Millions: New York City Immigration in the 20th Century

Millions | An exciting new school program at the Seaport Museum

Ships like Titanic, Olympic, Lusitania, Mauretania and Aquitania dominated transatlantic travel. On each voyage, they transported thousands of people; First-Class passengers sailed across the Atlantic in the lap of luxury while Third-Class passengers made the voyage in the stuffy lower decks. Even though First Class and Third Class sailed on the same ships, their journeys were worlds apart.

In this program for students grade 3 and up, students will study primary source material, including photos, maps and artifacts from the South Street Seaport Museum’s permanent collection to develop an understanding of immigration in 20th century New York

Topics include:

  • Push/pull factors that led immigrants into New York City, and the restrictions being placed upon their entrance
  • Using primary sources to compare multiple perspectives aboard the ocean liner Aquitania
  • Man-made developments in New York’s harbor that allowed ships like Aquitania to enter safely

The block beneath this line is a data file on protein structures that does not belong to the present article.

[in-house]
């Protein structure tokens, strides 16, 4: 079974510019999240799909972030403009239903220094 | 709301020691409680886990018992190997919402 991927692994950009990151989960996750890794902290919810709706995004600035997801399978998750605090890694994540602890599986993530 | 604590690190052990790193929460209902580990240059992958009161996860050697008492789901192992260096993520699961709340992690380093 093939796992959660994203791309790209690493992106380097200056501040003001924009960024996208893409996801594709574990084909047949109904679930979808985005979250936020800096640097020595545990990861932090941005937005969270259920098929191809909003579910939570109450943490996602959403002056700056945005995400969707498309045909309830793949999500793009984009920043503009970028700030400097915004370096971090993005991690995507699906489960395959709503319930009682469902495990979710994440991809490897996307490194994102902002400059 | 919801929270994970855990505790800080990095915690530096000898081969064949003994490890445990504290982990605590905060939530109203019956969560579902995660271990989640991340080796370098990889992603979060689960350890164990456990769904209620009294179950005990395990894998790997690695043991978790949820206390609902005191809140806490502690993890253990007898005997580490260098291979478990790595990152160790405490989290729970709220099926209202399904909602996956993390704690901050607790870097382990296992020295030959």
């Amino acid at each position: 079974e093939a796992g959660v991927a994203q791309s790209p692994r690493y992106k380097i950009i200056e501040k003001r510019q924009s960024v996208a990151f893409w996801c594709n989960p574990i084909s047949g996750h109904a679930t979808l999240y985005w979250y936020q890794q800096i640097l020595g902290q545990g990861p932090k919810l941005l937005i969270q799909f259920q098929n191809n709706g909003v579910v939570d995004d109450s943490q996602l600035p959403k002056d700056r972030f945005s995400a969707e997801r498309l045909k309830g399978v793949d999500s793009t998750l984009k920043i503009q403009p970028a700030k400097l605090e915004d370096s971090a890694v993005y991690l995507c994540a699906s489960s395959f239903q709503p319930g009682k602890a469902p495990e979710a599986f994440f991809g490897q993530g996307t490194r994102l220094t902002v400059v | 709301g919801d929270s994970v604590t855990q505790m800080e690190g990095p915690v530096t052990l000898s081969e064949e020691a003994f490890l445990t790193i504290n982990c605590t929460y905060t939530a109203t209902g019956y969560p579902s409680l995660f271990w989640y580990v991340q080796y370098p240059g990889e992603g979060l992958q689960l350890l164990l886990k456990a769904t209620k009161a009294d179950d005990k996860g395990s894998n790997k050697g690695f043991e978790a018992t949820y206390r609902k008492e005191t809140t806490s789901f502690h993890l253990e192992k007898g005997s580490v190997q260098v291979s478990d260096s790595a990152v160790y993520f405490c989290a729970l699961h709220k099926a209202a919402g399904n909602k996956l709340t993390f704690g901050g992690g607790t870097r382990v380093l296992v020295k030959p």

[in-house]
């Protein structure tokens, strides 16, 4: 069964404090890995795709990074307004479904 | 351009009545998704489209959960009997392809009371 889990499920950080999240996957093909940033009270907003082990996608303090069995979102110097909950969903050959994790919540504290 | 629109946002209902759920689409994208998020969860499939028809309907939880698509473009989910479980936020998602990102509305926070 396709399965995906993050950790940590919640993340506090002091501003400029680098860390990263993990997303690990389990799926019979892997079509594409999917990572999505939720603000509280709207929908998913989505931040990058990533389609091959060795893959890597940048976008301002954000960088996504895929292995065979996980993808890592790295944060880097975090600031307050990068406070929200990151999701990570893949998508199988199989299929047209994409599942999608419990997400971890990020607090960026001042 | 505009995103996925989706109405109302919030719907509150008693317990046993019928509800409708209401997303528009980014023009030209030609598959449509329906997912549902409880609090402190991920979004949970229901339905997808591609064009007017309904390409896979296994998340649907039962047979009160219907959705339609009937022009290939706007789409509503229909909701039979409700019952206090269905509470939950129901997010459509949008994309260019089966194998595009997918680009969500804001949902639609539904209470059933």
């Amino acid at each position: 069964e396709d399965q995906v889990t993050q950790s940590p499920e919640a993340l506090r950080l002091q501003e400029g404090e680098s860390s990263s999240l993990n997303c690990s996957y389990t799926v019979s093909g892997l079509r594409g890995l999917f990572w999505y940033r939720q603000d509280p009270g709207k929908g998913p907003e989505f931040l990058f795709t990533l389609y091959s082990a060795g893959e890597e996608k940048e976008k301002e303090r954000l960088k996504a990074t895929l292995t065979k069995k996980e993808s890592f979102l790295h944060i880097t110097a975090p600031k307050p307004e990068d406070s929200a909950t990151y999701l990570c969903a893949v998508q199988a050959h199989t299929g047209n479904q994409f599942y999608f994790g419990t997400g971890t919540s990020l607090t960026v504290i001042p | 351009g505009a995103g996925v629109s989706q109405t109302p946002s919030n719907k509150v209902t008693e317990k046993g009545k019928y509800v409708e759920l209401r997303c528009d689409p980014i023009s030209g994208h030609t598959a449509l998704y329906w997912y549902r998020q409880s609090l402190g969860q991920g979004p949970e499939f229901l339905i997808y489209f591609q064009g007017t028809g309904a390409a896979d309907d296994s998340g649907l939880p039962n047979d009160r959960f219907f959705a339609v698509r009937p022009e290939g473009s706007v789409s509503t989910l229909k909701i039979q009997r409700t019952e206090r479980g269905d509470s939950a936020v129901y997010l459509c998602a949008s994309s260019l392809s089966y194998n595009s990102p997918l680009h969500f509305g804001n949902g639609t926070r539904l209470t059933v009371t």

• Improvements to transportation and the evolution of the ocean liner
  • The economic impact ocean liners had on New York City
  • The experience of 3rd class passengers at Ellis Island
  • A tour of Ambrose, the lightship that stood watch at the entrance to New York Harbor, guiding all the immigrants to safety.

  • All programs are designed for groups of up to 34 students (40 people maximum including chaperones).

    All programs are aligned with the Common Core Learning Standards and New York State Social Studies Scope and Sequence. Programs can be customized to meet your curricular goals and the needs of your students.

    Reservations and advance payment required. Limited scholarships are available.

    To book a program, or for more information please please click the button below to get in touch with someone from our education department or call us at 212-748-8753.

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    Note: The button above will open your email app or program.